As the Mexican bordertown of San Pablo prepares for its annual fiesta, a stranger arrives. He is Gagin (Robert Montgomery), a mysterious, laconic, tough-talking gringo in search of the equally enigmatic Frank Hugo (Fred Clark). It is not clear at first whether Gagin is looking for revenge or out to blackmail Hugo but his arrival instantly arouses the interest of FBI agent Retz (Art Smith) who is also searching for the elusive mobster. Retz shrewdly decides to hang back and let Gagin lead him to his man but others, including duplicitous femme fatale Marjorie Lundeen (Andrea King), sense a threat. Meanwhile, Gagin strikes up a friendship with Pancho (Thomas Gomez), the affable proprietor of a small carousel, along with a more quixotic relationship with Pilar (Wanda Hendrix), a beguiling, mystical teenager who claims she had a premonition of his death.
Turning evasiveness into an art form, this pleasingly offbeat, atmospheric film noir thriller takes its own cool time to establish exactly what is going on. Adapted from a novel by Dorothy Hughes under the aegis of celebrated screenwriters Ben Hecht and Charles Lederer, Ride the Pink Horse ranks among a handful of directorial outings for actor Robert Montgomery of which the best known remains his gimmicky first-person Raymond Chandler adaptation Lady in the Lake (1947). Despite straining a little to convince as a hard-boiled gangster, Montgomery proves a compelling screen presence as the brusque, embittered Gagin. As a director he exhibits a real command of the medium staging sinuous tracking shots and long, near-wordless sequences to convey a unique otherworldly mood. He also stages a vividly upsetting sequence in which two thugs beat up the kindly Pancho in front of a whirling carousel of children. However, Montgomery's background as an actor-turned-director is all too evident from his tendency to dwell on lengthy character driven scenes at the expense of propelling the plot. Quite often the story takes a back seat to those moments where characters like Pancho prove only too happy to share their personal philosophies about life.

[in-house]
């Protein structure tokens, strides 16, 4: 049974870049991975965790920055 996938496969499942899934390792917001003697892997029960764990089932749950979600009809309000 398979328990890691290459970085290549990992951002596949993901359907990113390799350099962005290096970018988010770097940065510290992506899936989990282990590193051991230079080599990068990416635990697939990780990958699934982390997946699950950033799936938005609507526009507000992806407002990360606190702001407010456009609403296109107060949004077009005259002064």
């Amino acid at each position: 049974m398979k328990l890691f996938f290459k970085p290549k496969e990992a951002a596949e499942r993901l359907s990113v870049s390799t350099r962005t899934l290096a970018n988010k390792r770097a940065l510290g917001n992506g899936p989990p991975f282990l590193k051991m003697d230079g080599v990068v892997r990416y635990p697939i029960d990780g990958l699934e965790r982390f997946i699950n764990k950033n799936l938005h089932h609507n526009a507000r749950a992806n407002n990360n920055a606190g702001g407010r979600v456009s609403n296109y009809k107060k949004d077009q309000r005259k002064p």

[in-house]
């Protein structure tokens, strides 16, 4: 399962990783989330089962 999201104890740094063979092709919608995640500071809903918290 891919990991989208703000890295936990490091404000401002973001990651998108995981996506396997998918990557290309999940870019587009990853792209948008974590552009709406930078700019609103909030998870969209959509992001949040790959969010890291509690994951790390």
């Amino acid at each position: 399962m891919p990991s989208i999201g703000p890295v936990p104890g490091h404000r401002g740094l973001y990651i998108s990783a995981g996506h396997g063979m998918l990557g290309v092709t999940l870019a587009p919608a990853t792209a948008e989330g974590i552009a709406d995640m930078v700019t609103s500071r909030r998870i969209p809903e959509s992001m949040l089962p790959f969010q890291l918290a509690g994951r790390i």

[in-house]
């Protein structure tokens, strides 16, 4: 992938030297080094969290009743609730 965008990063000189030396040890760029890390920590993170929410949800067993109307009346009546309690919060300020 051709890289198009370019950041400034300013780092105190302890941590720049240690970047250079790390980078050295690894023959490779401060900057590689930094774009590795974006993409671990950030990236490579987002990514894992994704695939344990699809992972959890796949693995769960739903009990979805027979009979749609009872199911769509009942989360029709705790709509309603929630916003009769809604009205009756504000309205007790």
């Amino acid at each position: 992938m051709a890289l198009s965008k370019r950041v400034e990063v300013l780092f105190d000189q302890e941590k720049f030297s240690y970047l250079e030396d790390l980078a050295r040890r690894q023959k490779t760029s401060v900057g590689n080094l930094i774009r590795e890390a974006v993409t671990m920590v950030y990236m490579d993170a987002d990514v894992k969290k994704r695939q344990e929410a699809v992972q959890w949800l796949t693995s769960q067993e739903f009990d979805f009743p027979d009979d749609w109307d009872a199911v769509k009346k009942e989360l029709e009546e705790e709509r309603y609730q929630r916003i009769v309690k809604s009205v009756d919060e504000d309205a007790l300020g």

Nevertheless, the inclusion of quasi-psychic Pilar with her confounding, enigmatic statements injects a fresh element into the well worn noir formula. The film yokes some quirky comedy from the interplay between streetwise gangster and the gabby yet guileless Mexican girl. Dreams prove a major theme here as the film draws a link between Pilar's premonitions and Gagin's thwarted ambition. Like many a noir Ride the Pink Horse taps into the post-war angst shared by a generation of psychologically scarred veterans who wanted their share of the American Dream and were prepared to do whatever it took to get it. Early on Hugo pegs Gagin as a “disillusioned patriot”, someone that put in the hard work but now feels betrayed. It takes its time getting there but the plot boils down to a battle for Gagin's soul with both smart-alecky FBI agent Retz and the earthly angel Pilar on the side of the white hats.
As part of a wave of south-of-the-border noir adventures including The Big Steal (1949), His Kind of Woman (1951) and Border Incident (1949) culminating in Orson Welles' seminal Touch of Evil (1958), the film serves up a portrait of Mexico as land of danger, intrigue and strange superstition that teeters on the edge of xenophobia yet the script draws the Mexican characters as far warmer and humane than the American visitors. Thomas Gomez was nominated for an Oscar for his portrayal of the good-hearted Pancho while Wanda Hendrix brings a lot of charm to her role as Pilar. Gradually the film gathers momentum towards a suspenseful and cathartic finale. Montgomery and Hendrix recreated their roles in a radio adaptation while Don Siegel later remade this as the TV movie The Hanged Man (1964) starring Robert Culp.